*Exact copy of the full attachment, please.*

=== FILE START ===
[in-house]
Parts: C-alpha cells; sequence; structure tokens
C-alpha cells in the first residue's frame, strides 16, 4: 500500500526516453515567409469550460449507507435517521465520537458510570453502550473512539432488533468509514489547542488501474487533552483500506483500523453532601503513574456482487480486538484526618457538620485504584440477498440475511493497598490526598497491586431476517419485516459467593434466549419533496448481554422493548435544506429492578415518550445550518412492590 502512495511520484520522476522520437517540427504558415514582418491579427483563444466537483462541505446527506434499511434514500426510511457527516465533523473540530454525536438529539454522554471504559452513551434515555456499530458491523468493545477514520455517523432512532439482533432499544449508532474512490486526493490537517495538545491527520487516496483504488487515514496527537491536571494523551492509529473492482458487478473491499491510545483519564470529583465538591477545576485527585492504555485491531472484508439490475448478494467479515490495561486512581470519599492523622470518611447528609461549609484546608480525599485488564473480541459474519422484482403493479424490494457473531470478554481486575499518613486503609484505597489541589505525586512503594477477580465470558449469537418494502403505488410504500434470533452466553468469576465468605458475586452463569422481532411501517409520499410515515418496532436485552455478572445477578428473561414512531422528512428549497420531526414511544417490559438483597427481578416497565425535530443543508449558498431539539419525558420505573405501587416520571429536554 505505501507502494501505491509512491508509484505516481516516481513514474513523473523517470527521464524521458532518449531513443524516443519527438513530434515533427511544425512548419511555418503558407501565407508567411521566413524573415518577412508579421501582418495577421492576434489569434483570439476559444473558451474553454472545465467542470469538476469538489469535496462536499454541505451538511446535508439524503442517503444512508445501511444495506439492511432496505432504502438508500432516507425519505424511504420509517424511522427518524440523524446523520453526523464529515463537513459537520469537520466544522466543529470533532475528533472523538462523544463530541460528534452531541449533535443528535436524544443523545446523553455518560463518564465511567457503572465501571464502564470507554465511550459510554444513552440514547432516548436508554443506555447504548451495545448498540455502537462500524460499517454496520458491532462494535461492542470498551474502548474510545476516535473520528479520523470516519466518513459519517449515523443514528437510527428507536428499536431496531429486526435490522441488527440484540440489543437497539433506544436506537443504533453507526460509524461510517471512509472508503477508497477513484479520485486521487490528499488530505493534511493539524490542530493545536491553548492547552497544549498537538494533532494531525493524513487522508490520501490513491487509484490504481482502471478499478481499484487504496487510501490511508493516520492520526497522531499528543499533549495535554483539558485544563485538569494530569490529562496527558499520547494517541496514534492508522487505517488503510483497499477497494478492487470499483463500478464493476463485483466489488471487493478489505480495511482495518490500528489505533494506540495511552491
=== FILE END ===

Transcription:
[in-house]
Parts: C-alpha cells; sequence; structure tokens
C-alpha cells in the first residue's frame, strides 16, 4: 500500500526516453515567409469550460449507507435517521465520537458510570453502550473512539432488533468509514489547542488501474487533552483500506483500523453532601503513574456482487480486538484526618457538620485504584440477498440475511493497598490526598497491586431476517419485516459467593434466549419533496448481554422493548435544506429492578415518550445550518412492590 502512495511520484520522476522520437517540427504558415514582418491579427483563444466537483462541505446527506434499511434514500426510511457527516465533523473540530454525536438529539454522554471504559452513551434515555456499530458491523468493545477514520455517523432512532439482533432499544449508532474512490486526493490537517495538545491527520487516496483504488487515514496527537491536571494523551492509529473492482458487478473491499491510545483519564470529583465538591477545576485527585492504555485491531472484508439490475448478494467479515490495561486512581470519599492523622470518611447528609461549609484546608480525599485488564473480541459474519422484482403493479424490494457473531470478554481486575499518613486503609484505597489541589505525586512503594477477580465470558449469537418494502403505488410504500434470533452466553468469576465468605458475586452463569422481532411501517409520499410515515418496532436485552455478572445477578428473561414512531422528512428549497420531526414511544417490559438483597427481578416497565425535530443543508449558498431539539419525558420505573405501587416520571429536554 505505501507502494501505491509512491508509484505516481516516481513514474513523473523517470527521464524521458532518449531513443524516443519527438513530434515533427511544425512548419511555418503558407501565407508567411521566413524573415518577412508579421501582418495577421492576434489569434483570439476559444473558451474553454472545465467542470469538476469538489469535496462536499454541505451538511446535508439524503442517503444512508445501511444495506439492511432496505432504502438508500432516507425519505424511504420509517424511522427518524440523524446523520453526523464529515463537513459537520469537520466544522466543529470533532475528533472523538462523544463530541460528534452531541449533535443528535436524544443523545446523553455518560463518564465511567457503572465501571464502564470507554465511550459510554444513552440514547432516548436508554443506555447504548451495545448498540455502537462500524460499517454496520458491532462494535461492542470498551474502548474510545476516535473520528479520523470516519466518513459519517449515523443514528437510527428507536428499536431496531429486526435490522441488527440484540440489543437497539433506544436506537443504533453507526460509524461510517471512509472508503477508497477513484479520485486521487490528499488530505493534511493539524490542530493545536491553548492547552497544549498537538494533532494531525493524513487522508490520501490513491487509484490504481482502471478499478481499484487504496487510501490511508493516520492520526497522531499528543499533549495535554483539558485544563485538569494530569490529562496527558499520547494517541496514534492508522487505517488503510483497499477497494478492487470499483463500478464493476463485483466489488471487493478489505480495511482495518490500528489505533494506540495511552491